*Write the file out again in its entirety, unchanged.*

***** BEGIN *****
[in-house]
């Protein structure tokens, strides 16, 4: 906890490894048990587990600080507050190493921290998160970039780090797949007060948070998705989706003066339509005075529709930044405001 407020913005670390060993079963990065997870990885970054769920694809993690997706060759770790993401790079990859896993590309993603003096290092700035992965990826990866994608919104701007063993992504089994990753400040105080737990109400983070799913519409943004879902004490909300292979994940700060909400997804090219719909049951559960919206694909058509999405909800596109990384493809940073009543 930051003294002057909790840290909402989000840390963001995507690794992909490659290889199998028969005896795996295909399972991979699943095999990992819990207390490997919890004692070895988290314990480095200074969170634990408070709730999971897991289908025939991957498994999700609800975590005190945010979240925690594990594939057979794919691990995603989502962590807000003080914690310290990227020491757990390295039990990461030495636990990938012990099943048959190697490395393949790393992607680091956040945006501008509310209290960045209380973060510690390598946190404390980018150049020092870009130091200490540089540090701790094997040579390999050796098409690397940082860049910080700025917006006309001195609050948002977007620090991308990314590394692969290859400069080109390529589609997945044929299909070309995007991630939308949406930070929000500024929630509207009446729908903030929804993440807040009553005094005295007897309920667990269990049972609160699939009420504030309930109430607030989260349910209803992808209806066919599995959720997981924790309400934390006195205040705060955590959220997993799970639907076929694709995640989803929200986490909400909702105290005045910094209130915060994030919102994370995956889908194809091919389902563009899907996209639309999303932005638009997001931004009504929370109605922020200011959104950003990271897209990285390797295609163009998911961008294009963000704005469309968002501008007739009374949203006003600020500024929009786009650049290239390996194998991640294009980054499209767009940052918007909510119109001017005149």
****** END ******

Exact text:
[in-house]
């Protein structure tokens, strides 16, 4: 906890490894048990587990600080507050190493921290998160970039780090797949007060948070998705989706003066339509005075529709930044405001 407020913005670390060993079963990065997870990885970054769920694809993690997706060759770790993401790079990859896993590309993603003096290092700035992965990826990866994608919104701007063993992504089994990753400040105080737990109400983070799913519409943004879902004490909300292979994940700060909400997804090219719909049951559960919206694909058509999405909800596109990384493809940073009543 930051003294002057909790840290909402989000840390963001995507690794992909490659290889199998028969005896795996295909399972991979699943095999990992819990207390490997919890004692070895988290314990480095200074969170634990408070709730999971897991289908025939991957498994999700609800975590005190945010979240925690594990594939057979794919691990995603989502962590807000003080914690310290990227020491757990390295039990990461030495636990990938012990099943048959190697490395393949790393992607680091956040945006501008509310209290960045209380973060510690390598946190404390980018150049020092870009130091200490540089540090701790094997040579390999050796098409690397940082860049910080700025917006006309001195609050948002977007620090991308990314590394692969290859400069080109390529589609997945044929299909070309995007991630939308949406930070929000500024929630509207009446729908903030929804993440807040009553005094005295007897309920667990269990049972609160699939009420504030309930109430607030989260349910209803992808209806066919599995959720997981924790309400934390006195205040705060955590959220997993799970639907076929694709995640989803929200986490909400909702105290005045910094209130915060994030919102994370995956889908194809091919389902563009899907996209639309999303932005638009997001931004009504929370109605922020200011959104950003990271897209990285390797295609163009998911961008294009963000704005469309968002501008007739009374949203006003600020500024929009786009650049290239390996194998991640294009980054499209767009940052918007909510119109001017005149």